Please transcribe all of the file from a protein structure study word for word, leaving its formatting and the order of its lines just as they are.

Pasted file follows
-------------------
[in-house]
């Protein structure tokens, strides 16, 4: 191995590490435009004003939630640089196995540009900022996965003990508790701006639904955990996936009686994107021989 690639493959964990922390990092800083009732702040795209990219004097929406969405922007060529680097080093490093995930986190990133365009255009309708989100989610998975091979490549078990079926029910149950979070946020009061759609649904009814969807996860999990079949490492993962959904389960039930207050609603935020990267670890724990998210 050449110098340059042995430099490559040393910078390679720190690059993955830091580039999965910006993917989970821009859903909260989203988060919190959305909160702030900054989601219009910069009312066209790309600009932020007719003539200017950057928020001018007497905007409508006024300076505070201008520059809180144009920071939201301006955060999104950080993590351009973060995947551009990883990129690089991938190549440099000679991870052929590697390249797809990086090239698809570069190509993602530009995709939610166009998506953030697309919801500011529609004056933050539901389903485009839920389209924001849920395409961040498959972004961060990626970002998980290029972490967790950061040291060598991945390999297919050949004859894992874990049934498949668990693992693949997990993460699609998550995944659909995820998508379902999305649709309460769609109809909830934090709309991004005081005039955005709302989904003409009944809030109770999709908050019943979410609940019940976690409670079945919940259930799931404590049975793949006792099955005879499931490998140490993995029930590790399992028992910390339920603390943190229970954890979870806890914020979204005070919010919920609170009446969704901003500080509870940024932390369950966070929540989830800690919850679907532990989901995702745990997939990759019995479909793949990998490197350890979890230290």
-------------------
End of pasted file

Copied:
[in-house]
């Protein structure tokens, strides 16, 4: 191995590490435009004003939630640089196995540009900022996965003990508790701006639904955990996936009686994107021989 690639493959964990922390990092800083009732702040795209990219004097929406969405922007060529680097080093490093995930986190990133365009255009309708989100989610998975091979490549078990079926029910149950979070946020009061759609649904009814969807996860999990079949490492993962959904389960039930207050609603935020990267670890724990998210 050449110098340059042995430099490559040393910078390679720190690059993955830091580039999965910006993917989970821009859903909260989203988060919190959305909160702030900054989601219009910069009312066209790309600009932020007719003539200017950057928020001018007497905007409508006024300076505070201008520059809180144009920071939201301006955060999104950080993590351009973060995947551009990883990129690089991938190549440099000679991870052929590697390249797809990086090239698809570069190509993602530009995709939610166009998506953030697309919801500011529609004056933050539901389903485009839920389209924001849920395409961040498959972004961060990626970002998980290029972490967790950061040291060598991945390999297919050949004859894992874990049934498949668990693992693949997990993460699609998550995944659909995820998508379902999305649709309460769609109809909830934090709309991004005081005039955005709302989904003409009944809030109770999709908050019943979410609940019940976690409670079945919940259930799931404590049975793949006792099955005879499931490998140490993995029930590790399992028992910390339920603390943190229970954890979870806890914020979204005070919010919920609170009446969704901003500080509870940024932390369950966070929540989830800690919850679907532990989901995702745990997939990759019995479909793949990998490197350890979890230290």